Dave Lee Travis (1979-80)
Peter Purves (1981-92)
Max King (1979-80)
Mick Andrews (1981-4)
Jack Stites (1984-90)
John Lambkin (1991-2)
White Rabbit Productions and BBC Midlands for BBC1, 6 August 1979 to 1 June 1988
as Junior Kick Start: 29 December 1980 to 17 August 1992
Young kids churning up the South Downs on motorbikes during the half-term holidays. It could only be Kick Start, the programme that must have been the precursor to other shows like You've Been Framed in using human suffering for entertainment.
Jimmy, aged 12, from Coventry would drive his mini Yamaha 50cc lurve cycle around an intricate obstacle course of slalom poles, see-saws, ramps, bunny hops and trouser-fillingly steep hills. The format, for want of a better word, saw six riders go around the course against the clock with a 20 second penalty for a foot down (for certain obstacles), falling off an obstacle, or missing an exit. You also had to wheelie over the start/finish line. They would then attempt the same course in the opposite direction, slowest rider first. The rider with the fastest aggregate time won.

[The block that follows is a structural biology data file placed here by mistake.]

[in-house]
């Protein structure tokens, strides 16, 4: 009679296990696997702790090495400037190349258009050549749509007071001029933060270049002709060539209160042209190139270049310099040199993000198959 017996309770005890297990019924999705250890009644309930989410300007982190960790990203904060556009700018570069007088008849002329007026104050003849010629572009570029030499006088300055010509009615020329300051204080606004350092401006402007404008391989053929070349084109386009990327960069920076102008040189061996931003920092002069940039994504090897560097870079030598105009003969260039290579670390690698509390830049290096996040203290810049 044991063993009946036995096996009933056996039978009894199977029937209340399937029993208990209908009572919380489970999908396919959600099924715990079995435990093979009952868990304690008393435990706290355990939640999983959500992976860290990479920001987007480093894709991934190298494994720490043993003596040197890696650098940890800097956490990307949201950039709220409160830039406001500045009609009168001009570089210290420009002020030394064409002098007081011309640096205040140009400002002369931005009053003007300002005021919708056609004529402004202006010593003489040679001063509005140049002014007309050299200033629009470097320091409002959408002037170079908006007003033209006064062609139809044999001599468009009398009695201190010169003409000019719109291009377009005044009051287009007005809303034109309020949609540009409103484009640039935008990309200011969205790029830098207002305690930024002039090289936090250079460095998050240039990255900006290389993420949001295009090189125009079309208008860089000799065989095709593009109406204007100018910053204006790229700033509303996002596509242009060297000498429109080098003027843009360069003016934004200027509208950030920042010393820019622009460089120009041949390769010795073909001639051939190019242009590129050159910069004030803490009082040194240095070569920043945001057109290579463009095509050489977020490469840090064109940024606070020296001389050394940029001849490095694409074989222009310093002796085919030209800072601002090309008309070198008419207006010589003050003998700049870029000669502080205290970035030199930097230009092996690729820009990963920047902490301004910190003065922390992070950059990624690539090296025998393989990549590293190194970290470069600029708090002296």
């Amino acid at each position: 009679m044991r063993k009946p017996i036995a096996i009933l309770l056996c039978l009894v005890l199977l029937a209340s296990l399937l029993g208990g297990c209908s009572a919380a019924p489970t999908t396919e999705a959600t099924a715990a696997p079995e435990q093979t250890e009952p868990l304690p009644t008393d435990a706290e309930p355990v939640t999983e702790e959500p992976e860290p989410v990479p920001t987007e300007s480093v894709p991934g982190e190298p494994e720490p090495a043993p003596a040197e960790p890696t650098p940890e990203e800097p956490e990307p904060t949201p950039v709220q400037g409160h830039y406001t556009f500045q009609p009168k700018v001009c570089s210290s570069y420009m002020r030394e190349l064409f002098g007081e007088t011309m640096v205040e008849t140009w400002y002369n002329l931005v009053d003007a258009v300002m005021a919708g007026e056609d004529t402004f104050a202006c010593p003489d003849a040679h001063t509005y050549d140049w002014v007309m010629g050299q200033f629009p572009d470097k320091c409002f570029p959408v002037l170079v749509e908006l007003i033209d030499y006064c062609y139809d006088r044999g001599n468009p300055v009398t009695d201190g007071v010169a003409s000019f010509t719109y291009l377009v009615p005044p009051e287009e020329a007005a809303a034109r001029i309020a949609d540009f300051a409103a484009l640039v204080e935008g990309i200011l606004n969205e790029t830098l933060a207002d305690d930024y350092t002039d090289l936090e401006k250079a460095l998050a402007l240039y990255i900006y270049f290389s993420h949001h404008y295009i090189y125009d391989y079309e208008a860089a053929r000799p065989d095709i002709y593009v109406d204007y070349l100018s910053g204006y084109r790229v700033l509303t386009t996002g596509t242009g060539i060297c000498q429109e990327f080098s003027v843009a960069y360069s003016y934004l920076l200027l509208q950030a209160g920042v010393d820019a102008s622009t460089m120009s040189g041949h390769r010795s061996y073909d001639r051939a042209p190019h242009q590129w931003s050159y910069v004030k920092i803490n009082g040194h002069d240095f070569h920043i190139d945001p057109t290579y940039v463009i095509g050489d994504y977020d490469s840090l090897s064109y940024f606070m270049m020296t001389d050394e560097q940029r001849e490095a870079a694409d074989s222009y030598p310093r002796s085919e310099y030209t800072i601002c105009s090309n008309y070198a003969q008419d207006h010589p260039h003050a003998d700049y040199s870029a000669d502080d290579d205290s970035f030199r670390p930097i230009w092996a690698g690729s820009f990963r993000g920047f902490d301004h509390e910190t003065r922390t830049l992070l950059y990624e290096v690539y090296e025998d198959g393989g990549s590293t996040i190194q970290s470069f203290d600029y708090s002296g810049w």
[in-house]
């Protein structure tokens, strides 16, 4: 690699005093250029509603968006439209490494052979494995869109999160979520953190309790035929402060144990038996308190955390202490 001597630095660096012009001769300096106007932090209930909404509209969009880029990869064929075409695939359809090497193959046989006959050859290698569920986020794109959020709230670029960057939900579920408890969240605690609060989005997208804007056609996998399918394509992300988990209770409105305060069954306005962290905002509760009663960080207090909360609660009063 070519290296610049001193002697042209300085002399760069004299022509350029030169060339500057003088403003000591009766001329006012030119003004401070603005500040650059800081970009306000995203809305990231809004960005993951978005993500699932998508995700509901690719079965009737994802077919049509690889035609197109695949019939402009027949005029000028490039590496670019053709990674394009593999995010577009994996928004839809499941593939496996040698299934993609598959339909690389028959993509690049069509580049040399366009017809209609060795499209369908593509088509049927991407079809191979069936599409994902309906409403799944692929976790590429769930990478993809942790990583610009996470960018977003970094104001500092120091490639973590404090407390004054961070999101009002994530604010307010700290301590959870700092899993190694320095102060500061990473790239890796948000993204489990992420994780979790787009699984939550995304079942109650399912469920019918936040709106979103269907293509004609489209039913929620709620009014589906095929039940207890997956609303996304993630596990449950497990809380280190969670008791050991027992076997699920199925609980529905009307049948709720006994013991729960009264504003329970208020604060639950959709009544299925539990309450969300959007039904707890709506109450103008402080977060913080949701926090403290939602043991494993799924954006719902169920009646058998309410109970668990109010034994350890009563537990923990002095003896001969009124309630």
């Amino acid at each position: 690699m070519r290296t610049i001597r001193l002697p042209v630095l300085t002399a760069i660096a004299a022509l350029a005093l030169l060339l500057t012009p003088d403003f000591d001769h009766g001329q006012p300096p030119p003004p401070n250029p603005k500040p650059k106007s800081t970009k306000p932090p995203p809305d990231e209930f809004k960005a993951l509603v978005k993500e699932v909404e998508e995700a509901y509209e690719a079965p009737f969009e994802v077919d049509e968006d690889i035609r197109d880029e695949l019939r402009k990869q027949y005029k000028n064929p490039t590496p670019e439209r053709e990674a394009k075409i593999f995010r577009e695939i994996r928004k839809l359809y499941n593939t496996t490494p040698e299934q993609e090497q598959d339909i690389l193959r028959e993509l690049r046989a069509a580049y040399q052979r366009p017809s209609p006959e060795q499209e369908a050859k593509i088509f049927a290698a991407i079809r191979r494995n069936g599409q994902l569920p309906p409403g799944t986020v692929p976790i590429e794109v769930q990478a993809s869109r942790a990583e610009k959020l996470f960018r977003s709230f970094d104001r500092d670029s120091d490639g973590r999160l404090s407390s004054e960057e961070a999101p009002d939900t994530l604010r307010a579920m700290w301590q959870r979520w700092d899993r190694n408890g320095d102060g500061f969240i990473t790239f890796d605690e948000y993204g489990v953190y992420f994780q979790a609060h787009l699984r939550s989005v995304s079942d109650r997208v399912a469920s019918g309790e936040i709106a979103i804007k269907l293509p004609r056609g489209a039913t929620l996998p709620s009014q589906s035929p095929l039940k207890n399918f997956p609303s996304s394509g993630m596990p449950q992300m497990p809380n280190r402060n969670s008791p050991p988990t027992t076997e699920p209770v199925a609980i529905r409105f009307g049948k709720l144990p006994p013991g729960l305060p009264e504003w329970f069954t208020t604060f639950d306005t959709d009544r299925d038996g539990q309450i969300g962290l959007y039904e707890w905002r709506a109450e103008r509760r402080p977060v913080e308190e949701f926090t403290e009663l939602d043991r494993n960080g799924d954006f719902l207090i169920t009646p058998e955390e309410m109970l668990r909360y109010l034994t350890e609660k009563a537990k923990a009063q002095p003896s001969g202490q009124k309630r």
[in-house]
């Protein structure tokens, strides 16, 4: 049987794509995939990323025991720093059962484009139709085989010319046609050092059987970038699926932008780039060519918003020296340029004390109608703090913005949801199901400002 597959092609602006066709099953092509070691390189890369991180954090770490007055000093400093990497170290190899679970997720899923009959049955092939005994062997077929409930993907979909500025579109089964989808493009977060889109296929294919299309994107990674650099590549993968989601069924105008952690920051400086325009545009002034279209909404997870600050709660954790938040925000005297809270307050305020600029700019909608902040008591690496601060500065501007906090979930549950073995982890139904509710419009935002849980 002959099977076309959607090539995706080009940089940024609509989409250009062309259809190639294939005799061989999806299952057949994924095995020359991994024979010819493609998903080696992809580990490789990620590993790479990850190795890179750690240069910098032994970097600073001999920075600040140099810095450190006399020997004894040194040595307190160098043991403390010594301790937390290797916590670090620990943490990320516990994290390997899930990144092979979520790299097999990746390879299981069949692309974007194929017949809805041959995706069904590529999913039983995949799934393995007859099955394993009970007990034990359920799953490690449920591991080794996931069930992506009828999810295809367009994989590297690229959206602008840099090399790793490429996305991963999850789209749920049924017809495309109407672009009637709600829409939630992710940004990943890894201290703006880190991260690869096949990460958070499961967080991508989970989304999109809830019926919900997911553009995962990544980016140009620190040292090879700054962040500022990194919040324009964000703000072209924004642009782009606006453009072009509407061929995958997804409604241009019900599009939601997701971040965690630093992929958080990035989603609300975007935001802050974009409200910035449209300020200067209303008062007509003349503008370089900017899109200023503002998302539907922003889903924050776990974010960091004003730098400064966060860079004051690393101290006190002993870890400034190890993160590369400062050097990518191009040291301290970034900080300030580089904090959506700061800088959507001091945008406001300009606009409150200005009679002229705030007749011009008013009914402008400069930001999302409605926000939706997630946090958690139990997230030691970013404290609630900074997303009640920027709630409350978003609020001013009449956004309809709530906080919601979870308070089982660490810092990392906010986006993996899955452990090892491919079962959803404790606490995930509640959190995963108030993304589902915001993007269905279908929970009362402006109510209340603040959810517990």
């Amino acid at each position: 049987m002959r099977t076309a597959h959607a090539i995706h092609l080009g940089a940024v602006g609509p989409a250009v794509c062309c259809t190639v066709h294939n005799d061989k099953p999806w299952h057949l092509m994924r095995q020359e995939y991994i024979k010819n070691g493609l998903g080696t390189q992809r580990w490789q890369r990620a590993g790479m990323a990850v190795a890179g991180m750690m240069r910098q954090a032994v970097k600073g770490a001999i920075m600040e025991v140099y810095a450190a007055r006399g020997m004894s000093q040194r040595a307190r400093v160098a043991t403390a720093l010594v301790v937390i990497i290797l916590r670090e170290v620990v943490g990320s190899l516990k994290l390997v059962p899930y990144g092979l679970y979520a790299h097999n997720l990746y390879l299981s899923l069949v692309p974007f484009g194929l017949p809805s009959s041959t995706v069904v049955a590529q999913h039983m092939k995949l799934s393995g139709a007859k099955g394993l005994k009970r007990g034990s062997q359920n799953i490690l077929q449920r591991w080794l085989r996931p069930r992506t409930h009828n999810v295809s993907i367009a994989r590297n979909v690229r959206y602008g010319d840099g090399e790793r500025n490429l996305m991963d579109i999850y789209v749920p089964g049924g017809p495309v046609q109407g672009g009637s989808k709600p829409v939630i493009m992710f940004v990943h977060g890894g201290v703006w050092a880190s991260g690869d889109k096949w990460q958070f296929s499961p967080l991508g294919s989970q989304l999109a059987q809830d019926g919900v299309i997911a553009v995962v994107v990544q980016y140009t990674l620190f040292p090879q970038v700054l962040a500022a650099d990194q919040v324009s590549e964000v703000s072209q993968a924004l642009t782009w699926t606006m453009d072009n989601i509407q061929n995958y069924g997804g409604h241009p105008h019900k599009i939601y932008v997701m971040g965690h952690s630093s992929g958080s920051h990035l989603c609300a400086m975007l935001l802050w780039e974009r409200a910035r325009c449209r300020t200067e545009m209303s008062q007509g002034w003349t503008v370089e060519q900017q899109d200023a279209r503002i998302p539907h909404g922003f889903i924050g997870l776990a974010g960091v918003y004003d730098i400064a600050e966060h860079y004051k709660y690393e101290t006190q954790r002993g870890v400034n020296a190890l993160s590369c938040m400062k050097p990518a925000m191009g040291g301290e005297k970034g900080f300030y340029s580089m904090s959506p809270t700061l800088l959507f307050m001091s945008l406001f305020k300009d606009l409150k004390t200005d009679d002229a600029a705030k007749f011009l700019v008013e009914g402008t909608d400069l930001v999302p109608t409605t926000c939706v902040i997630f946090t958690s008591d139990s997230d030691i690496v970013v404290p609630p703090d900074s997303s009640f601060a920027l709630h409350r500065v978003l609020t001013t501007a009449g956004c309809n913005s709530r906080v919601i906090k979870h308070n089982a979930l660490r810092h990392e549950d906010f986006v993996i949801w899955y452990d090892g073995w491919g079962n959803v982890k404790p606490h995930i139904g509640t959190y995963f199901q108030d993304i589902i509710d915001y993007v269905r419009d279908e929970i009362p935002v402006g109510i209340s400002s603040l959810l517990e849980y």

While everyone remembers Junior Kick Start, there was just Kick Start too - the main adult version. In fact, there were 13 series in all! Does the BBC own shares in Peter Purves or something?
Originally presented by Dave Lee Travis as a summer replacement while Nationwide was off our screens. It was also broadcast as a 'filler' programme in 1984 when "Nationwide's" unsuccessful replacement, "Sixty Minutes", was axed. Otherwise, it was normally broadcast in the mornings during school holidays - and was much-enjoyed by kids at the time. It also later gave rise to two equally enjoyable shows: Paddles Up, which was broadcast in the same timeslots, and, later still, the peak-time show Young Driver of the Year.
The oft-repeated clip of first an attendant, then the St. John Ambulance man falling down a slope into a pit to rescue a hurt competitor - namely Mark Schofield. Peter Purves's main comment was, "One shouldn't laugh - the poor lad took a nasty knock there - but this is like something out of the Keystone Cops!"
Its infinitely hummable showdy-de-dow theme tune was called Be My Boogie Woogie Baby by Mr. Walkie-Talkie, composed by Renate Vaplus.